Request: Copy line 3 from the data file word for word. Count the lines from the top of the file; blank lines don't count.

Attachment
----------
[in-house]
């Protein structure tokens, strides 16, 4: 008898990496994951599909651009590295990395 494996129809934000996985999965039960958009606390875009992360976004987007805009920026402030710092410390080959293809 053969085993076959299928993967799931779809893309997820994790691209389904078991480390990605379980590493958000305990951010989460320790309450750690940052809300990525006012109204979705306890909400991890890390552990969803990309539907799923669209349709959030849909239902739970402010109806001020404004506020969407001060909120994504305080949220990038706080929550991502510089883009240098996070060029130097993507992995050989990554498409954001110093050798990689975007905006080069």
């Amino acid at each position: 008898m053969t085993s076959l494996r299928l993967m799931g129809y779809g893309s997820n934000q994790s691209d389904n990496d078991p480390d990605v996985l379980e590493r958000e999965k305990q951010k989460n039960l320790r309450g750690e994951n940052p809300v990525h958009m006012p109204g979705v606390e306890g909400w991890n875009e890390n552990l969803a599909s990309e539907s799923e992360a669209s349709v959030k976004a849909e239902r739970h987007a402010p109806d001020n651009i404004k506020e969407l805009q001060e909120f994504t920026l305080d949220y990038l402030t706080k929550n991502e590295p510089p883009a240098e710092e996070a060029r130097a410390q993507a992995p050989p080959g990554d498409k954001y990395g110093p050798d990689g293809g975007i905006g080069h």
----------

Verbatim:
């Amino acid at each position: 008898m053969t085993s076959l494996r299928l993967m799931g129809y779809g893309s997820n934000q994790s691209d389904n990496d078991p480390d990605v996985l379980e590493r958000e999965k305990q951010k989460n039960l320790r309450g750690e994951n940052p809300v990525h958009m006012p109204g979705v606390e306890g909400w991890n875009e890390n552990l969803a599909s990309e539907s799923e992360a669209s349709v959030k976004a849909e239902r739970h987007a402010p109806d001020n651009i404004k506020e969407l805009q001060e909120f994504t920026l305080d949220y990038l402030t706080k929550n991502e590295p510089p883009a240098e710092e996070a060029r130097a410390q993507a992995p050989p080959g990554d498409k954001y990395g110093p050798d990689g293809g975007i905006g080069h």